Riccardo Zandonai’s Francesca Da Rimini, one such opera, received an expensive staging at the Metropolitan Opera in 1984, with Renata Scotto and Placido Domingo, and promptly fell out of the Met’s repertory again. However, word is that the opera will, some 25 years later, reappear at the Met in a coming season. The Sferisterio Festival beat the Met to the punch in 2004, with a production both gorgeous musically and visually. For this opera to have any chance of working, it needs a spectacular staging, as most of the action happens off stage. Three great singers should be on hand as well, to add their vocal charisma to a musical mix potent in its colorful orchestration but woefully barren of memorable melody.

Then there’s the Tristan und Isolde problem, well covered by Richard Eckstein in his booklet essay (translated into English by Alan Seaton). In a medieval setting, a fiery woman of high rank is forced into a marriage she does not want, while the man she truly loves pursues her despite the risk to them both. In Tito Ricordi’s adaptation of Gabriele D’Annunzio’s verse play, in place of the Wagner opera’s dignified King Marke we have Giovanni, the elder brother of Francesca’s true love, the handsome Paolo. Giovanni stomps on as a warrior and brings the opera to its inevitable, and rather drawn out, end when he catches his brother with his wife and dispatches them both. More than in the narrative details, the similarity to Tristan und Isolde derives from the shared theme of an all-consuming love that overtakes two people. The significant difference in the depiction of that theme comes in comparing the complexity of Wagner’s lovers to the shallow, two-dimensional figures of this work. Here, two pretty people get caught up in each other’s prettiness and don’t see the threat of the ugliness around them. Soap opera dynamics take the place of the philosophical undercurrents in Wagner’s masterpiece.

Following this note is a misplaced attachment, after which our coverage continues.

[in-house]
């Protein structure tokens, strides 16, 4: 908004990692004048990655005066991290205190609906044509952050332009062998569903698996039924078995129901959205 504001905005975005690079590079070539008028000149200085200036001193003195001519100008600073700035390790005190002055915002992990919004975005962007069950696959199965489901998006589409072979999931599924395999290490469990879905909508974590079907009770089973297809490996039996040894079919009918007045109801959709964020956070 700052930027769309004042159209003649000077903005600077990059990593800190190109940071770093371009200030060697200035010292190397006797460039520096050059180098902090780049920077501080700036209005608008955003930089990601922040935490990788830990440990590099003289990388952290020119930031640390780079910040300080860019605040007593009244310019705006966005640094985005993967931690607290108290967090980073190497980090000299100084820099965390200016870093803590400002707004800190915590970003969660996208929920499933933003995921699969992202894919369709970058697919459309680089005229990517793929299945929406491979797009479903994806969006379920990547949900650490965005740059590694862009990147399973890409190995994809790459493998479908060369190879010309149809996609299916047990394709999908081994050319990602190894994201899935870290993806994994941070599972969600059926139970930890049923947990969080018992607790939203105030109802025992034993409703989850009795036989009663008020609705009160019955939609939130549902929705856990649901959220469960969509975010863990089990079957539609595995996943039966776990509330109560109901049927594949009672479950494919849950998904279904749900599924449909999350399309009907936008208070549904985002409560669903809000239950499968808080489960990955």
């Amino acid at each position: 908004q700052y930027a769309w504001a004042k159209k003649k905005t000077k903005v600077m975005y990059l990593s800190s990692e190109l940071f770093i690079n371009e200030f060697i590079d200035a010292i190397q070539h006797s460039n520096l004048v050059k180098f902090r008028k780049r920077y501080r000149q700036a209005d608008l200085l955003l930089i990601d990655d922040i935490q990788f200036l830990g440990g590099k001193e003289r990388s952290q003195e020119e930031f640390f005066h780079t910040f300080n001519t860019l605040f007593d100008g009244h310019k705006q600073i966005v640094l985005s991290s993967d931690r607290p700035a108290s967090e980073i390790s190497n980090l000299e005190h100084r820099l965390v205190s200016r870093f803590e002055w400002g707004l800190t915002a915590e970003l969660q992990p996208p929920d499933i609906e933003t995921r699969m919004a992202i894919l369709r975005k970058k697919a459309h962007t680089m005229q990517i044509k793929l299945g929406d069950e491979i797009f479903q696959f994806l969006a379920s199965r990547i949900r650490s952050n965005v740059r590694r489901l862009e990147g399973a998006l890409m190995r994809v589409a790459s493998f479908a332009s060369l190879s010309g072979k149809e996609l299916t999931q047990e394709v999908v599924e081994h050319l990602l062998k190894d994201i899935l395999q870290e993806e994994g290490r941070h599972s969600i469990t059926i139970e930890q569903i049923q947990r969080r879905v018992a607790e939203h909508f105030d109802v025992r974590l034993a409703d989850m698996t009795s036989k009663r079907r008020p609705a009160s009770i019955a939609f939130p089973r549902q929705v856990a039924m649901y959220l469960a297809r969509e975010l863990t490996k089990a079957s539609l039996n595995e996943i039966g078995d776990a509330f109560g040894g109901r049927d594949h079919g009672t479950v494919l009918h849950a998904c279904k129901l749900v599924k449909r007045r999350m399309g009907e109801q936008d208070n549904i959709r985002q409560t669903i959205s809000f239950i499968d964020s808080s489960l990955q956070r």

Zandonai’s score keeps this work alive. There is the subtlety of color of Debussy mixed with the brash masculinity of Respighi. There is not, however, anything like the melodic inspiration of Puccini. Even one decent tune might have helped the opera find a less precarious place in the repertory.

The artists of this performance give the score every chance. Conductor Massimo Barbacini works wonders with the orchestra Filarmonica Marchigiana. Although they do not appear much in the U.S., Daniela Dessi and Fabio Armiliato as Francesca and Paolo, respectively, have star power. Her soprano tends to tremble under pressure and his tone lacks personality, but they both inhabit their roles fully. As the dastardly Giovanni, Alberto Mastromarino grimaces and growls a lot, but he can’t erase memories of Cornell MacNeil tearing into the role in the video of the Met production.

Massimo Gasparon directed and also designed the sets and costumes. His direction provides no surprises but supports the almost decadently opulent atmosphere of the music, as does the gorgeous set of marble and gold leaf and the silky, brocaded fabric of the costumes. The staging is as beautiful as the lovers - if with no more depth.

Hardcore fans of this work should be thrilled by this performance, no matter how much they already love the earlier Metropolitan video (see below). Your reviewer finds the work hard to take seriously, but when produced with the commitment and, frankly, the expense that it receives here, some operatic pleasures can be had.

Chris Mullins

Send to a friend

Send a link to this article to a friend with an optional message.

Friend's Email Address: (required)

Your Email Address: (required)

Message (optional):